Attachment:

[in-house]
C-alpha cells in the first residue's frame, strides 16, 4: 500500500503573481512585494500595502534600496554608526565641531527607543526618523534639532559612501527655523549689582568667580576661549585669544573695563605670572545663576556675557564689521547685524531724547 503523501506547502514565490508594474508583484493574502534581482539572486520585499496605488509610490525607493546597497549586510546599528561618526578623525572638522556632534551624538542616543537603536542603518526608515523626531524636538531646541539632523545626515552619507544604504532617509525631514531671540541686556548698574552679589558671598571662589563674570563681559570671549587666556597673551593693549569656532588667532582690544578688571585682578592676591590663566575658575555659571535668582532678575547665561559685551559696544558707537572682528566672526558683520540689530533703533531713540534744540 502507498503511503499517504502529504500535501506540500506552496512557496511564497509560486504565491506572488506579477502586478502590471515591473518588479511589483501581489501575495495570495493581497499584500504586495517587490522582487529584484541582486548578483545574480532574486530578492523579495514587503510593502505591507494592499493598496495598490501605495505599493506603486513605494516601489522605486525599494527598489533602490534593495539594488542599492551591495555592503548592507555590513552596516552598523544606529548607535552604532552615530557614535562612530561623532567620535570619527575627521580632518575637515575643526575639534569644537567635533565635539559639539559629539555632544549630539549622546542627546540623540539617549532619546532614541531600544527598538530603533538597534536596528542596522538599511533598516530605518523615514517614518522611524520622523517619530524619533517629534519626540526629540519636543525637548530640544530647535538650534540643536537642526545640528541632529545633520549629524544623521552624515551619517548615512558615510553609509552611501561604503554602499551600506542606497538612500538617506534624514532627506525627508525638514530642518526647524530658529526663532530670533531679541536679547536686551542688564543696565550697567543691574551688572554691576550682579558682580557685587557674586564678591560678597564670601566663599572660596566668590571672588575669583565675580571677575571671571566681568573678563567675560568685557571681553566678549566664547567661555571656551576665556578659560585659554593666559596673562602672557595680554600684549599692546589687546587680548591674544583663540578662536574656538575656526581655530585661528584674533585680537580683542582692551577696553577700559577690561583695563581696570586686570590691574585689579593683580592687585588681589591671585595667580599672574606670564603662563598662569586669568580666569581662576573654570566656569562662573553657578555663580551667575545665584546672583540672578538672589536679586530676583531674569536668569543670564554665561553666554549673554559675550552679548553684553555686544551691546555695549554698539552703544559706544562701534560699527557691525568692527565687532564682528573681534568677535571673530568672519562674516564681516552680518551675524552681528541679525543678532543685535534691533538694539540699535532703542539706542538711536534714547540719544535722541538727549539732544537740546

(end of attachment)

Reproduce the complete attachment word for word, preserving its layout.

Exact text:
[in-house]
C-alpha cells in the first residue's frame, strides 16, 4: 500500500503573481512585494500595502534600496554608526565641531527607543526618523534639532559612501527655523549689582568667580576661549585669544573695563605670572545663576556675557564689521547685524531724547 503523501506547502514565490508594474508583484493574502534581482539572486520585499496605488509610490525607493546597497549586510546599528561618526578623525572638522556632534551624538542616543537603536542603518526608515523626531524636538531646541539632523545626515552619507544604504532617509525631514531671540541686556548698574552679589558671598571662589563674570563681559570671549587666556597673551593693549569656532588667532582690544578688571585682578592676591590663566575658575555659571535668582532678575547665561559685551559696544558707537572682528566672526558683520540689530533703533531713540534744540 502507498503511503499517504502529504500535501506540500506552496512557496511564497509560486504565491506572488506579477502586478502590471515591473518588479511589483501581489501575495495570495493581497499584500504586495517587490522582487529584484541582486548578483545574480532574486530578492523579495514587503510593502505591507494592499493598496495598490501605495505599493506603486513605494516601489522605486525599494527598489533602490534593495539594488542599492551591495555592503548592507555590513552596516552598523544606529548607535552604532552615530557614535562612530561623532567620535570619527575627521580632518575637515575643526575639534569644537567635533565635539559639539559629539555632544549630539549622546542627546540623540539617549532619546532614541531600544527598538530603533538597534536596528542596522538599511533598516530605518523615514517614518522611524520622523517619530524619533517629534519626540526629540519636543525637548530640544530647535538650534540643536537642526545640528541632529545633520549629524544623521552624515551619517548615512558615510553609509552611501561604503554602499551600506542606497538612500538617506534624514532627506525627508525638514530642518526647524530658529526663532530670533531679541536679547536686551542688564543696565550697567543691574551688572554691576550682579558682580557685587557674586564678591560678597564670601566663599572660596566668590571672588575669583565675580571677575571671571566681568573678563567675560568685557571681553566678549566664547567661555571656551576665556578659560585659554593666559596673562602672557595680554600684549599692546589687546587680548591674544583663540578662536574656538575656526581655530585661528584674533585680537580683542582692551577696553577700559577690561583695563581696570586686570590691574585689579593683580592687585588681589591671585595667580599672574606670564603662563598662569586669568580666569581662576573654570566656569562662573553657578555663580551667575545665584546672583540672578538672589536679586530676583531674569536668569543670564554665561553666554549673554559675550552679548553684553555686544551691546555695549554698539552703544559706544562701534560699527557691525568692527565687532564682528573681534568677535571673530568672519562674516564681516552680518551675524552681528541679525543678532543685535534691533538694539540699535532703542539706542538711536534714547540719544535722541538727549539732544537740546